Procedural Requirements Of California's "Fix It" Law Upheld
Standard Pacific Corporation v. Superior Court of San Bernardino (Garlow) (2009) ___ Cal. App. 4th ____ (Aug. 14, 2009, No. E046844)
By James Pugh
The Fourth District Court of Appeal recently held that construction-defect plaintiffs must provide developers with notice and an opportunity to repair before filing suit. This holding in Standard Pacific Corporation v. Superior Court of San Bernardino (Garlow) confirms the procedural requirement of Senate Bill 800, which is also known as the “Fix It Law.”
In this case, a group of homeowners (i.e., Garlow et al., as the real parties in interest) filed an action stating causes for strict liability, strict products liability, negligence and negligence per se based on the alleged faulty construction of homes within a Standard Pacific development. Unfortunately for the homeowners, their attempt to by-pass the Fix It Law’s pre-litigation procedures did not pass muster with the court.
The Section 910 of the Fix It Law requires claimants to provide a developer with written notice and an opportunity to repair before marching into court. In turn, Section 912 sets out certain requirements for developers regarding documentation and information to be provided to homeowners. Here, the homeowners simply argued that they did not have to follow the pre-litigation procedures because the developer had not complied with Section 912. The homeowners’ assertion, however, was not supported by any factual showing that the developer had, in fact, breached any of its obligations.
The court quickly turned to the intent of the Fix It Law and concluded that it was designed to avoid costly construction-defect litigation and provide balanced rights and responsibilities for developers and homeowners alike. Importantly, the court determined that the homeowner’s specific responsibility to provide “notice and opportunity to repair” before filing suit was the “norm” and legislative intent of the Fix It Law. The court gingerly avoid calling that responsibility mandatory and implied that a homeowner could potentially by-pass the procedural requirements of Section 910, but must first bear the burden of showing that they need not follow those procedures. Garlow failed to carry that burden.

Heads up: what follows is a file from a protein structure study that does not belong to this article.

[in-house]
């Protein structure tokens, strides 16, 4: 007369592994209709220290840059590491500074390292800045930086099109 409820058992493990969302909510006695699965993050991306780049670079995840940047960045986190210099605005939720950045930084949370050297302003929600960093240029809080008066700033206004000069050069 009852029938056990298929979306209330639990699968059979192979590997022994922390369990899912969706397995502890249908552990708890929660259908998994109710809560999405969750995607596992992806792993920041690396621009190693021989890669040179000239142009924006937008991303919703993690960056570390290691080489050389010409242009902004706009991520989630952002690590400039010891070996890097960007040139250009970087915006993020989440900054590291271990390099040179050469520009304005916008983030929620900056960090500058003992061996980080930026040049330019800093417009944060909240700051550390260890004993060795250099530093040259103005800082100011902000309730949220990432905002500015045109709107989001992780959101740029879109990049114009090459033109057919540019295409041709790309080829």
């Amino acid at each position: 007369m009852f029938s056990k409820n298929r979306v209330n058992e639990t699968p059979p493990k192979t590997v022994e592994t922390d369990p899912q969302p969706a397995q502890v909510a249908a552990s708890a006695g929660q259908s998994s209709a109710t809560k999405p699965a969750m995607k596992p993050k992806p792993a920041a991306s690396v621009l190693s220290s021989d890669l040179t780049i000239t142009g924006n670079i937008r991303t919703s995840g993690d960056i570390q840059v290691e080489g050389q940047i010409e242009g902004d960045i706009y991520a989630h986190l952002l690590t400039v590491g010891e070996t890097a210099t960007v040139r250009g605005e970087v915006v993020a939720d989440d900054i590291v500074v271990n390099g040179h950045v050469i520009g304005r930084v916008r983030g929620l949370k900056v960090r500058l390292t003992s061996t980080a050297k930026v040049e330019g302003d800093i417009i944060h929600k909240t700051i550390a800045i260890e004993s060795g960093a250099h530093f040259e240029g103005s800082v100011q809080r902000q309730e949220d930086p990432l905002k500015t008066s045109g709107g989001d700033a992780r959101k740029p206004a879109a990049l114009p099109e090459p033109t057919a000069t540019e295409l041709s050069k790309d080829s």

Accordingly, the court concluded that “[i]f a homeowner files suit without having followed the pre-litigation procedures, it is incumbent upon the homeowner to factually establish that he has been ‘released’ from this obligation due to the builders failure to comply with section 912.” To avoid a potentially unfair result, the court directed the trial court to rehear the case and grant Standard Pacific’s motion to stay the proceedings unless Garlow could prove that the developer violated Section 912. In other words, the court dealt the homeowners a blow, but allowed them to live another day under its clarified interpretation of the Fix It Law’s pre-litigation procedural requirements.
James E. Pugh
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